We’ve now had three successive women as Secretary of State. Madeline Albright will be recognized in the decades to come as perhaps among the shrewdest and most effective we’ve ever had. Condoleezza Rice proves that possessing a PhD doesn’t make one an expert. Secretary of State Clinton, along with President Barack Obama, may have just won the biggest and most significant organizational battle in U. S. history.

It went little noted that upon taking office, within a couple of months after taking office, President Obama radically changed U.S. Strategic Military policy. For the first time since the successful conclusion of the Manhattan Project resulting in our successfully detonating the world’s first nuclear weapons, the official American nuclear strategy is to ultimately disarm our own nuclear weaponry and envisions a nuclear weapon-free world. The only way to have 100% nuclear weapons security IS for them to be eliminated. Though we may disagree and fuss about details along the way, I DO believe that President Barack Obama and Secretary of State Hillary Clinton are transforming the nation and the world in ways which will result in an international military and political culture much safer from nuclear warfare, and safer from all war, PERIOD. Think it over please, but re-elect them and give them 4 more years to achieve these awesome ends, please!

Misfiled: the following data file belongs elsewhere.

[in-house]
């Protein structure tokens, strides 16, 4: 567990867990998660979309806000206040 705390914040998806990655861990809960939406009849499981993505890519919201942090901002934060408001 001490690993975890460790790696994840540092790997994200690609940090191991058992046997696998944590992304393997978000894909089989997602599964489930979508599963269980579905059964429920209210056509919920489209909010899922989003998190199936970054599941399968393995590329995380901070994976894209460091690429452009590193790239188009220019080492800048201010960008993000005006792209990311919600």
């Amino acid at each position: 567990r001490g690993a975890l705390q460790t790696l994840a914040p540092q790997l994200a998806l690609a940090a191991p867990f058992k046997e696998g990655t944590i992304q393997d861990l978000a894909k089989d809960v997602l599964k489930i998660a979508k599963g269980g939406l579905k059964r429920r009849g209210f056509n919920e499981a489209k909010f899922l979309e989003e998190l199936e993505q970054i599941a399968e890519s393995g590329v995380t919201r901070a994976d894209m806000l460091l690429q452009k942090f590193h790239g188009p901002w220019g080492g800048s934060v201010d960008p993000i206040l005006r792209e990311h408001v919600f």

It's 2am as I finish up this piece, and I'm praying as hard as I can for all those who are caught up in war zones tonight. War involves killing and maiming. With guns, bombs, knives, bear hands or glass. Whatever's available. It often means paying thugs so your kids won't get tortured and killed by them. It means paying thugs so they won't come and rape your wife and daughters again tonight. It means being beaten senseless by people you don't know, and knowing no reason why and knowing no way to stop it from happening. It means having your house burnt to the ground. Finding another spot to live and having it torched. It means filthy unsantary water, mud really. It means disease, and drinking water and bathing water that is brown and has lice-like creatures in it. It means your infant will die tonight. It means your mother, father and sisters are dead and you don't know if you'll make it through the night. It means greedy people in white shirts and ties who are somehow getting rich from the whole deal. It means never forgetting seeing your sister have her clothes torn off and objects inserted into her private parts and being held back from defending her and then being beaten yourself. It means seeing your neighbor having one finger chopped off at a time for bloodsport. It means kids, puppies and kittens with no home and no understanding of anything. It means bursts of gunfire, sometimes close sometimes not so close. It means bombs, sirens and collapsing buildings. Screams for help, mercy and of pain. It means blood. Lots of blood all over people and things. It means destruction. It means hunger, and eating things you'd never imagine having to eat. Eating wild animals, rats, mice, vermin. Eating moldy diseased food from dumpsters or deciding whether it's better to give it to a hungry dying kid or not. It means thinking about turning a gun on yourself just to escape the brutality of all of it.